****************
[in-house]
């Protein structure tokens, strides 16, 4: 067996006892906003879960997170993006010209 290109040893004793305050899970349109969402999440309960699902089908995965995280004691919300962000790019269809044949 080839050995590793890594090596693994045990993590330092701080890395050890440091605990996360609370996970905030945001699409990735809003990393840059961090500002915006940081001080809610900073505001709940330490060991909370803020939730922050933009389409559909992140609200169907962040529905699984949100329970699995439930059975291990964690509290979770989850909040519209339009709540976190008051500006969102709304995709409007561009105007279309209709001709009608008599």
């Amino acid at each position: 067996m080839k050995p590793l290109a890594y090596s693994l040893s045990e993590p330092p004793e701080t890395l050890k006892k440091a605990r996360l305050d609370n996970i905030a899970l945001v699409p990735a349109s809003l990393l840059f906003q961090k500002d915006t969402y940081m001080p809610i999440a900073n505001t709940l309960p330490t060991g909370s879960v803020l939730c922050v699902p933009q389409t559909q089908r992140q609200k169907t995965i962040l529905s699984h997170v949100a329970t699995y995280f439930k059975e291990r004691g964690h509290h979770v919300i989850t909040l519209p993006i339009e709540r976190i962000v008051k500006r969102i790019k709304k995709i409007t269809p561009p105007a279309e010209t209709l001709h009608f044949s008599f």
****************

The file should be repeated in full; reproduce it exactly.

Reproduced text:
[in-house]
């Protein structure tokens, strides 16, 4: 067996006892906003879960997170993006010209 290109040893004793305050899970349109969402999440309960699902089908995965995280004691919300962000790019269809044949 080839050995590793890594090596693994045990993590330092701080890395050890440091605990996360609370996970905030945001699409990735809003990393840059961090500002915006940081001080809610900073505001709940330490060991909370803020939730922050933009389409559909992140609200169907962040529905699984949100329970699995439930059975291990964690509290979770989850909040519209339009709540976190008051500006969102709304995709409007561009105007279309209709001709009608008599």
């Amino acid at each position: 067996m080839k050995p590793l290109a890594y090596s693994l040893s045990e993590p330092p004793e701080t890395l050890k006892k440091a605990r996360l305050d609370n996970i905030a899970l945001v699409p990735a349109s809003l990393l840059f906003q961090k500002d915006t969402y940081m001080p809610i999440a900073n505001t709940l309960p330490t060991g909370s879960v803020l939730c922050v699902p933009q389409t559909q089908r992140q609200k169907t995965i962040l529905s699984h997170v949100a329970t699995y995280f439930k059975e291990r004691g964690h509290h979770v919300i989850t909040l519209p993006i339009e709540r976190i962000v008051k500006r969102i790019k709304k995709i409007t269809p561009p105007a279309e010209t209709l001709h009608f044949s008599f």